Living in college is a weird thing, especially when that college is so far away from your other home, the place where you grew up. You live in one place for a couple months, and then another, and then you go back to the first. It's strange, and it feels strange each time you come and go. You never even entirely know whether you actually want to leave.

And then, when you get to wherever you were going to, it feels as if you've never left it, until you remember that really you've been living hundreds of miles away for months.

Pretty much all of you already know this, of course, but I'm from Cape Cod and go to school in Vermont. Burlington. I adore both. They're both crazy amazing and crazy beautiful. They both have the things that can seem hard to live without.

Burlington is living with your friends and going out every weekend. Cape Cod is family and seeing friends only when cars and schedules can make peace with each other. Burlington is city and walking everywhere. The Cape is nature, but nearly always needing to use a car. Burlington has its brick, Victorian houses. The Cape has its white, centuries old farm and captain's houses. Burlington has the waterfront, with layers of pristine mountains shadowing behind it. The Cape has the ocean and never ending clouds. Burlington has trees with leaves that turn so gold, you can see their color glowing even against the navy night sky. Cape Cod has pine needles the color of rust. They're impossible to rake, so they stay strewn across most everyone's lawns, poking through the light snows, until spring. They make good additions to magic potions when you're little.

Sometimes, it seems like if these two different homes were able to blend into one, they would make something almost perfect.

I wonder how it'll be when I go to Ireland. I'll have three homes, then. Three different kinds of fantastic not-quite-perfection.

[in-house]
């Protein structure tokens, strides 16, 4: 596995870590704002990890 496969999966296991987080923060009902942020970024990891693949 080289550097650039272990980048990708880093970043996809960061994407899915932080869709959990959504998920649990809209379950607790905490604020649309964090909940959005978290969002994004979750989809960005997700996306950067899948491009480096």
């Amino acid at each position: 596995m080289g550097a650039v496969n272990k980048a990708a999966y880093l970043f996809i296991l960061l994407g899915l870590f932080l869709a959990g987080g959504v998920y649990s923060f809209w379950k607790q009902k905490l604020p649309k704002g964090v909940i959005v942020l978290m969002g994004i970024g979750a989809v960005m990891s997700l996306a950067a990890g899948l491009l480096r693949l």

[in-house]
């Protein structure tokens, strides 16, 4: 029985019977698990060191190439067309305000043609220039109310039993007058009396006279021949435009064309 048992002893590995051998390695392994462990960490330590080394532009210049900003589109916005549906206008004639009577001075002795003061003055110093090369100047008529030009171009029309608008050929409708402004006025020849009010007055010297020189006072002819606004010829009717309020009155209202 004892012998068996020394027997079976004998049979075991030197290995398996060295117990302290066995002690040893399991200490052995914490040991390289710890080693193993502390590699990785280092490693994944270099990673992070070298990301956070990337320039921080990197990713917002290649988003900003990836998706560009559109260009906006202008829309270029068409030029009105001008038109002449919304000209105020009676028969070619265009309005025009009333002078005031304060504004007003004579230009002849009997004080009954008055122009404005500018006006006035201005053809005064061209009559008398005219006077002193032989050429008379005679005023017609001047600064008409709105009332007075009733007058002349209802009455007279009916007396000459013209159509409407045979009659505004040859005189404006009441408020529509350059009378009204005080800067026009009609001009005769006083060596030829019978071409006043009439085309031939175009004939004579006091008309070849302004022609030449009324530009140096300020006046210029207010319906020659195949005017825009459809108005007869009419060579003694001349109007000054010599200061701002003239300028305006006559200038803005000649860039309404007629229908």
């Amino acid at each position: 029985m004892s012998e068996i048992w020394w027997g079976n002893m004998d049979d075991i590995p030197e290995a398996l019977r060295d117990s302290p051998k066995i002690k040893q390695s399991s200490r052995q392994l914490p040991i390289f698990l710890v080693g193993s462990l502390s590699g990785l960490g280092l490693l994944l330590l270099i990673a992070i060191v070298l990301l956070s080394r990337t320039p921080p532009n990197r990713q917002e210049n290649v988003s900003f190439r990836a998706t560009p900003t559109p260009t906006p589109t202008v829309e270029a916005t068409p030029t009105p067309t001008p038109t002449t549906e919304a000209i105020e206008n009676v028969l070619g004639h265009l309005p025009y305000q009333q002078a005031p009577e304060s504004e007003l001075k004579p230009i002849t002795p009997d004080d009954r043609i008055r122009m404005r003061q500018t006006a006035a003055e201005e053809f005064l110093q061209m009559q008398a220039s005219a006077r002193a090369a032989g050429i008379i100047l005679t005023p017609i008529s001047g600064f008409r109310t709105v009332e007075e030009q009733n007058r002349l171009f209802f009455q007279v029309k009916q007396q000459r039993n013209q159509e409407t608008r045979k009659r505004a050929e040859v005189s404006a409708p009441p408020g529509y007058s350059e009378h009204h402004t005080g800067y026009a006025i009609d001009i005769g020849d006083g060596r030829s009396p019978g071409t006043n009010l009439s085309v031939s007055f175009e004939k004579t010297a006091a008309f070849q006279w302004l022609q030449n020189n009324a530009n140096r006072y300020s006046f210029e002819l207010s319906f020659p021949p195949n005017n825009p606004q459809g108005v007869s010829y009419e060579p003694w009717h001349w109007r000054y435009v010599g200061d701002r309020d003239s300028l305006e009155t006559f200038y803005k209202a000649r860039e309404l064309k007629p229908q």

(Except, I'm sure, Ireland really will be perfect.)

(This is coming out to be a really muddled post, but it's kind of a muddled thought, too, I think.)

Friday, November 19, 2010

I Woke Up Flapping My Arms

True story, actually.

I had the weirdest dream last night, though I really just remember the end of it.

I was walking along the beach with Michael Cera and some really, really British actor with brown hair who may or may not be a real person. (Also, the British actor earlier told me that the Christmas Tree Shops that do the best are the ones with the most books. Pretty sure that's not true, but that's actually the only part of the dream I remember that wasn't at the very end.)

We kept walking farther and farther along the beach, talking about something I can't remember. I started to walk through a tide pool, when the little shrimp swimming in it rose out of the water and started to fly. Oh, holy shit. They began flying all around me, buzzing and buzzing. I freaked out, of course, and waved my arms around like a crazy person terrified of being bitten. Which I was still doing when I woke up. It was pretty awkward. And really terrifying, actually. I don't do bugs. Nor little fish turned into bugs. Especially not them.

It was wicked sketch.

Thursday, November 18, 2010

Our House Bistro

This is from about a month ago. It's a restaurant review of Our House Bistro, in Winooski, near Spinner Place. Yay. (Maybe. You guys get to decide that.)


Our House Bistro was tiny, wooden, and cozy. It was warm in the way a small house, its fireplace blazing softly, might be. It had the welcoming atmosphere of a place that had been there for decades, comfortable in its own existence. It didn’t feel like it was just opened last May. It may have helped that the owners, Matthew Pearsall and Maggie Barch, have been cooking for years. Their catering company, The Spice of Life, is not only number one in Vermont, but also specializes in the same sort of, “twisted comfort food,” that Our House is steadily becoming known for.